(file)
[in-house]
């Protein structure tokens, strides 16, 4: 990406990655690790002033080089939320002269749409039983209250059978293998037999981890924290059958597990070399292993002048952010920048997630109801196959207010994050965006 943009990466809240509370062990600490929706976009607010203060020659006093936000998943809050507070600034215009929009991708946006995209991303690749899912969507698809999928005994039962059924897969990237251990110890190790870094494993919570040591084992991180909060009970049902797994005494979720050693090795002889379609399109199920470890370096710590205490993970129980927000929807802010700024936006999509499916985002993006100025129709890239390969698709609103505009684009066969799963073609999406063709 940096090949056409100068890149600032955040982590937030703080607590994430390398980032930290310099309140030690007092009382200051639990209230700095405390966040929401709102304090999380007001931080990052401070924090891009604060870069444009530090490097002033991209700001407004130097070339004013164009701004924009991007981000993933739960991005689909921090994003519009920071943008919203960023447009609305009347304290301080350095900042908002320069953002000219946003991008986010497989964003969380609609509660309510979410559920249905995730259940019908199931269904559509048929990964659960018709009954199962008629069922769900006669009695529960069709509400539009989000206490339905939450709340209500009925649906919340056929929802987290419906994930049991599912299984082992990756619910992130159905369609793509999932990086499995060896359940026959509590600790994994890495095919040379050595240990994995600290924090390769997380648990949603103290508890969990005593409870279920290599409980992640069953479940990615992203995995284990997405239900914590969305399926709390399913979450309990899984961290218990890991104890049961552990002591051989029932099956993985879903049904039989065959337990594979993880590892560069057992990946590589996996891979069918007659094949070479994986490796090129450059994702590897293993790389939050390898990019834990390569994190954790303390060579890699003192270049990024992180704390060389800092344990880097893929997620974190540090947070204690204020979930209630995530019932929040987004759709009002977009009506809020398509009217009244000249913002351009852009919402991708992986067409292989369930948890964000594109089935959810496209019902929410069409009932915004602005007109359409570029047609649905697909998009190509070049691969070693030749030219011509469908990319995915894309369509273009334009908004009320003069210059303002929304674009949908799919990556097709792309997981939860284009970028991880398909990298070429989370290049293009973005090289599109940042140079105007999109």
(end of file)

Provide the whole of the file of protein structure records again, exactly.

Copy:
[in-house]
């Protein structure tokens, strides 16, 4: 990406990655690790002033080089939320002269749409039983209250059978293998037999981890924290059958597990070399292993002048952010920048997630109801196959207010994050965006 943009990466809240509370062990600490929706976009607010203060020659006093936000998943809050507070600034215009929009991708946006995209991303690749899912969507698809999928005994039962059924897969990237251990110890190790870094494993919570040591084992991180909060009970049902797994005494979720050693090795002889379609399109199920470890370096710590205490993970129980927000929807802010700024936006999509499916985002993006100025129709890239390969698709609103505009684009066969799963073609999406063709 940096090949056409100068890149600032955040982590937030703080607590994430390398980032930290310099309140030690007092009382200051639990209230700095405390966040929401709102304090999380007001931080990052401070924090891009604060870069444009530090490097002033991209700001407004130097070339004013164009701004924009991007981000993933739960991005689909921090994003519009920071943008919203960023447009609305009347304290301080350095900042908002320069953002000219946003991008986010497989964003969380609609509660309510979410559920249905995730259940019908199931269904559509048929990964659960018709009954199962008629069922769900006669009695529960069709509400539009989000206490339905939450709340209500009925649906919340056929929802987290419906994930049991599912299984082992990756619910992130159905369609793509999932990086499995060896359940026959509590600790994994890495095919040379050595240990994995600290924090390769997380648990949603103290508890969990005593409870279920290599409980992640069953479940990615992203995995284990997405239900914590969305399926709390399913979450309990899984961290218990890991104890049961552990002591051989029932099956993985879903049904039989065959337990594979993880590892560069057992990946590589996996891979069918007659094949070479994986490796090129450059994702590897293993790389939050390898990019834990390569994190954790303390060579890699003192270049990024992180704390060389800092344990880097893929997620974190540090947070204690204020979930209630995530019932929040987004759709009002977009009506809020398509009217009244000249913002351009852009919402991708992986067409292989369930948890964000594109089935959810496209019902929410069409009932915004602005007109359409570029047609649905697909998009190509070049691969070693030749030219011509469908990319995915894309369509273009334009908004009320003069210059303002929304674009949908799919990556097709792309997981939860284009970028991880398909990298070429989370290049293009973005090289599109940042140079105007999109």